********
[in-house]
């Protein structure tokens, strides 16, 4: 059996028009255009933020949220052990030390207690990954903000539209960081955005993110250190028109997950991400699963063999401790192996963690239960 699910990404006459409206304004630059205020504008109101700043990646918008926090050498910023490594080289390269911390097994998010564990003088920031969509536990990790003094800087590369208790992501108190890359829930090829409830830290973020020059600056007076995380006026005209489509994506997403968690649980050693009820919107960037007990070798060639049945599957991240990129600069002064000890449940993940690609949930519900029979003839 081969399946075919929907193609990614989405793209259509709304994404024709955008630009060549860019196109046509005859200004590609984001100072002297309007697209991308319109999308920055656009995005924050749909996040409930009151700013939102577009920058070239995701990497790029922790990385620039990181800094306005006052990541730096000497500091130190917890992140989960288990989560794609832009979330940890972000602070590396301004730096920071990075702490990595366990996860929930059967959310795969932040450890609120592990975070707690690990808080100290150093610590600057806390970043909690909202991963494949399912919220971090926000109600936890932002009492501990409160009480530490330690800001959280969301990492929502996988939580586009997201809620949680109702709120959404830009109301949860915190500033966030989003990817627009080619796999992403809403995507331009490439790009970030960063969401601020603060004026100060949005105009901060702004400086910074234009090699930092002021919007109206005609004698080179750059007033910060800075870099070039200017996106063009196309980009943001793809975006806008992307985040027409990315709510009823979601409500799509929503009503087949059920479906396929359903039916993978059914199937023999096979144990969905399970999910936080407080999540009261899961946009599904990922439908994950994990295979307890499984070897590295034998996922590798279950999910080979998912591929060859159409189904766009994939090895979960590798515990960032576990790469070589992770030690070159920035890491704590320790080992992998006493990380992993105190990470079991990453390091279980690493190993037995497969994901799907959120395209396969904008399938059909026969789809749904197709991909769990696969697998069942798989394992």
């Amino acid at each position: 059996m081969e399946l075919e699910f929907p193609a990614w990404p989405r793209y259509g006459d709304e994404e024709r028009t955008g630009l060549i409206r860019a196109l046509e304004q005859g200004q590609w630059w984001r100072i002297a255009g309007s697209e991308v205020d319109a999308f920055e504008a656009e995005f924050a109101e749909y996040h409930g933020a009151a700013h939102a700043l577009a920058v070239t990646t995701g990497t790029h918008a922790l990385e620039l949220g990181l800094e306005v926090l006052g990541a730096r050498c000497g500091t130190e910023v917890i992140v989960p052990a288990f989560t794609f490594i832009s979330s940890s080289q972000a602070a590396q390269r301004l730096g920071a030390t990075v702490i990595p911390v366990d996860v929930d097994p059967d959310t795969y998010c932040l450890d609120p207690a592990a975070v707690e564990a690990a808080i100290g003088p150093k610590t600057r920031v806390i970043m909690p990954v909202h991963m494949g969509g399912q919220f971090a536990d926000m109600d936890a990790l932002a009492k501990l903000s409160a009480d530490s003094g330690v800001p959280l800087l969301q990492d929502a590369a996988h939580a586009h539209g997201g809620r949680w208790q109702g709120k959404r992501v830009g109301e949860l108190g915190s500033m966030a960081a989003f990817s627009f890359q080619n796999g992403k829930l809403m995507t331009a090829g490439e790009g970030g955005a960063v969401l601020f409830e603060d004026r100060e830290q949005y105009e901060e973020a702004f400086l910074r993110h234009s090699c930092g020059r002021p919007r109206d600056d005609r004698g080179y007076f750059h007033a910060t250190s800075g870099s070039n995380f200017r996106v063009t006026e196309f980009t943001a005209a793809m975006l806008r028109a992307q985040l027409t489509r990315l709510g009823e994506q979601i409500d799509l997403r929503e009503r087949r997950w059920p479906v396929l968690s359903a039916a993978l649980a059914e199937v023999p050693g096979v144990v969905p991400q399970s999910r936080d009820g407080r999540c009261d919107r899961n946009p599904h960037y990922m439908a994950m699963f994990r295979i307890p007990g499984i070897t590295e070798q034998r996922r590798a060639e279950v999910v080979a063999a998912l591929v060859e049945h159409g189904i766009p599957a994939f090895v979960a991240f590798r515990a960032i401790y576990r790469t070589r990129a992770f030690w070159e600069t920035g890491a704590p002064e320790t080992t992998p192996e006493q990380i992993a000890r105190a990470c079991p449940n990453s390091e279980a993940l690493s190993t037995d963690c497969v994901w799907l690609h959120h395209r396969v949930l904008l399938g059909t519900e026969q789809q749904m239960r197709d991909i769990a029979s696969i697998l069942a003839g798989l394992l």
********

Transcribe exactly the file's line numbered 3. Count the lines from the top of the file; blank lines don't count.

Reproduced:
């Amino acid at each position: 059996m081969e399946l075919e699910f929907p193609a990614w990404p989405r793209y259509g006459d709304e994404e024709r028009t955008g630009l060549i409206r860019a196109l046509e304004q005859g200004q590609w630059w984001r100072i002297a255009g309007s697209e991308v205020d319109a999308f920055e504008a656009e995005f924050a109101e749909y996040h409930g933020a009151a700013h939102a700043l577009a920058v070239t990646t995701g990497t790029h918008a922790l990385e620039l949220g990181l800094e306005v926090l006052g990541a730096r050498c000497g500091t130190e910023v917890i992140v989960p052990a288990f989560t794609f490594i832009s979330s940890s080289q972000a602070a590396q390269r301004l730096g920071a030390t990075v702490i990595p911390v366990d996860v929930d097994p059967d959310t795969y998010c932040l450890d609120p207690a592990a975070v707690e564990a690990a808080i100290g003088p150093k610590t600057r920031v806390i970043m909690p990954v909202h991963m494949g969509g399912q919220f971090a536990d926000m109600d936890a990790l932002a009492k501990l903000s409160a009480d530490s003094g330690v800001p959280l800087l969301q990492d929502a590369a996988h939580a586009h539209g997201g809620r949680w208790q109702g709120k959404r992501v830009g109301e949860l108190g915190s500033m966030a960081a989003f990817s627009f890359q080619n796999g992403k829930l809403m995507t331009a090829g490439e790009g970030g955005a960063v969401l601020f409830e603060d004026r100060e830290q949005y105009e901060e973020a702004f400086l910074r993110h234009s090699c930092g020059r002021p919007r109206d600056d005609r004698g080179y007076f750059h007033a910060t250190s800075g870099s070039n995380f200017r996106v063009t006026e196309f980009t943001a005209a793809m975006l806008r028109a992307q985040l027409t489509r990315l709510g009823e994506q979601i409500d799509l997403r929503e009503r087949r997950w059920p479906v396929l968690s359903a039916a993978l649980a059914e199937v023999p050693g096979v144990v969905p991400q399970s999910r936080d009820g407080r999540c009261d919107r899961n946009p599904h960037y990922m439908a994950m699963f994990r295979i307890p007990g499984i070897t590295e070798q034998r996922r590798a060639e279950v999910v080979a063999a998912l591929v060859e049945h159409g189904i766009p599957a994939f090895v979960a991240f590798r515990a960032i401790y576990r790469t070589r990129a992770f030690w070159e600069t920035g890491a704590p002064e320790t080992t992998p192996e006493q990380i992993a000890r105190a990470c079991p449940n990453s390091e279980a993940l690493s190993t037995d963690c497969v994901w799907l690609h959120h395209r396969v949930l904008l399938g059909t519900e026969q789809q749904m239960r197709d991909i769990a029979s696969i697998l069942a003839g798989l394992l």